But the payoff would be massive.
General Motors is currently America's biggest automaker. On a global level, it comes in fourth-place, with Toyota, Volkswagen Group, and Hyundai taking the top three spots, respectively. Fourth-place is a very respectable position but GM has made a gutsy decision to risk this for a bold new plan.
According to a report from the Detroit Free Press, GM will be risking its US market share as part of a long-term plan for an all-electric lineup. By 2023, GM promised to offer 20 electric vehicles, including full-on battery electrics and plug-in hybrids. A pure electric future, as CEO Mary Barra recently stated, isn't likely to happen for at least another two decades or so. In the meantime, GM fully knows it's in a strong position right thanks to, ironically, gas-guzzling trucks and SUVs, which continue to be very profitable.
Thing is, that won't last forever.
"You have the gap period of time where you can ride the wave of your profitable products for a few years, so (shifting to electric powertrains) won't impact GM for the next two years," said John Murphy, an auto analyst at BofA Securities. "But that means GM has to kick it off in the time where they are in a period of strength."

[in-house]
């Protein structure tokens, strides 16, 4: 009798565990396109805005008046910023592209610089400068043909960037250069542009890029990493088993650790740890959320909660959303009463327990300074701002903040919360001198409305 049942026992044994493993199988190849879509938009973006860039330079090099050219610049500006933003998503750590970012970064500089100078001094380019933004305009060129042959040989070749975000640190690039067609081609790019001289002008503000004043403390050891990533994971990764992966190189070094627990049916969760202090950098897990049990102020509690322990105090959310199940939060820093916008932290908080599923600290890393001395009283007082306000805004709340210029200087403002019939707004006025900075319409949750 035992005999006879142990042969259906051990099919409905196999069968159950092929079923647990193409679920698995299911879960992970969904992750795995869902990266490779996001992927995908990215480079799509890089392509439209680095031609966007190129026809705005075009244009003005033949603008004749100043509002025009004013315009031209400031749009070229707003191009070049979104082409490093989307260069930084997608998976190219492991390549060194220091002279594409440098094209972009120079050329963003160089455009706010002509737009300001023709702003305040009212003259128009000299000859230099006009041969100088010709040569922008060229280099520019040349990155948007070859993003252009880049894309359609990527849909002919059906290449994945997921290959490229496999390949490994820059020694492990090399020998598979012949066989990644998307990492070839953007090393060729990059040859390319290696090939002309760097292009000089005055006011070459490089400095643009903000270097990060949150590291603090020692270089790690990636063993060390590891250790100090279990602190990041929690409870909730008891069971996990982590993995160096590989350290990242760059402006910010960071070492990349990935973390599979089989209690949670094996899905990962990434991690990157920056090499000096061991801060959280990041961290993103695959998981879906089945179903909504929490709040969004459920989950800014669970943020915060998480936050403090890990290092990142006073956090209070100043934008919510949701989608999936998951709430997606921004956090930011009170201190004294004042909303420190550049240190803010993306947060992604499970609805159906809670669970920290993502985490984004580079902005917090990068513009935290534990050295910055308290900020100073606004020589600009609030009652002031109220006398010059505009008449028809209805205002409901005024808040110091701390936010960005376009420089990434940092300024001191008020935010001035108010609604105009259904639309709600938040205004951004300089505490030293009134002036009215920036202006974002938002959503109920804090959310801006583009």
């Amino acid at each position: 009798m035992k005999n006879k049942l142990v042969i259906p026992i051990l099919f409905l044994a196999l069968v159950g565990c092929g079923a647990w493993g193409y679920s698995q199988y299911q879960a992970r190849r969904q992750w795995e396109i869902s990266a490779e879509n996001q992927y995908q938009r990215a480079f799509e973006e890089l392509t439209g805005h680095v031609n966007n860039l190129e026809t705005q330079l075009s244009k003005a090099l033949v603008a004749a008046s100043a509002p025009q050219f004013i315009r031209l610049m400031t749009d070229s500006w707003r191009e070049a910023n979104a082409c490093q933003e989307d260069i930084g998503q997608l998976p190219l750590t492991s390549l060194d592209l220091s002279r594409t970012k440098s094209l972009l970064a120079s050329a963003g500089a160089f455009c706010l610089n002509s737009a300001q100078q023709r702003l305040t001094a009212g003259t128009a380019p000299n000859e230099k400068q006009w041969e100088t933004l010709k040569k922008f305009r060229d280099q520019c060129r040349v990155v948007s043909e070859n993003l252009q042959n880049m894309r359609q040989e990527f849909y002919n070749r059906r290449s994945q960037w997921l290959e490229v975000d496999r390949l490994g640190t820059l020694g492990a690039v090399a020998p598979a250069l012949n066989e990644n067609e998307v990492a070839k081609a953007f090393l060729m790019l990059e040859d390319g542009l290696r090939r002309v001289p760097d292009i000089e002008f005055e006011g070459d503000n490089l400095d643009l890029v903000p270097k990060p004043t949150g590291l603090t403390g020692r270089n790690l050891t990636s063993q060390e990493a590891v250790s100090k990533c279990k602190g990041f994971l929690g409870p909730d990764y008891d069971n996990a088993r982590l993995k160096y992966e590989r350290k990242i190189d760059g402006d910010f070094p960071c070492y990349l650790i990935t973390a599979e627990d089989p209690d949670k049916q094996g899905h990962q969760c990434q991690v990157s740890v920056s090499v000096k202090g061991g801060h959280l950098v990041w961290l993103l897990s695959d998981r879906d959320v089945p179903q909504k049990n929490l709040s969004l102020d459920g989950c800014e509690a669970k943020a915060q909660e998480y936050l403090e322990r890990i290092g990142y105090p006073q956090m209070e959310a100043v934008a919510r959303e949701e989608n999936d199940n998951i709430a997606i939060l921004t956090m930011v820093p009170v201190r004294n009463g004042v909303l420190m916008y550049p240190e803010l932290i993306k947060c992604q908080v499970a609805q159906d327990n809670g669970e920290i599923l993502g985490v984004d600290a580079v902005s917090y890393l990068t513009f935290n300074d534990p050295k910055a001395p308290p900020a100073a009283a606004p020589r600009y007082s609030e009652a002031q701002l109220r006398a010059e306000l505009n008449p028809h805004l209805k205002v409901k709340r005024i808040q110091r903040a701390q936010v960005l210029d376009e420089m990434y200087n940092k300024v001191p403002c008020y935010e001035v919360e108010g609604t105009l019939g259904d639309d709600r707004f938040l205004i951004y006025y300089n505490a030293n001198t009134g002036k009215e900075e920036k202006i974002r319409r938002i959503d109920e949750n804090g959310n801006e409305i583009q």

The automaker finished last year with a 17 percent US market share but making the switch electrified vehicles will likely see that number drop, at least initially. One key area where it won't be competing in will be hybrid SUVs. Billions of dollars will instead be invested in future EVs. That means there won't be a hybrid Chevy Tahoe despite competitors already jumping into this segment. The Ford Explorer Hybrid is just one example.
However, a battery-electric Cadillac Escalade has been rumored and all-electric GMC Hummer will also debut in the near future. It's also important to remember that the No.2 global automaker has seen massive US sales success with a certain vehicle, the Toyota RAV4 Hybrid, which happens to be the company's bestselling hybrid.
Now do you clearly understand the huge risk GM is taking? By skipping out entirely on hybrid SUVs and trucks and going directly to battery-electrics, GM could potentially lose millions of customers in the process. But remember, big risks can also bring great rewards.
"GM is realizing this is not an econo-box or toaster-box fight," Murphy said. "This is a luxury and niche product play and it needs to be developed as such. They're really taking a smart tact on this right now."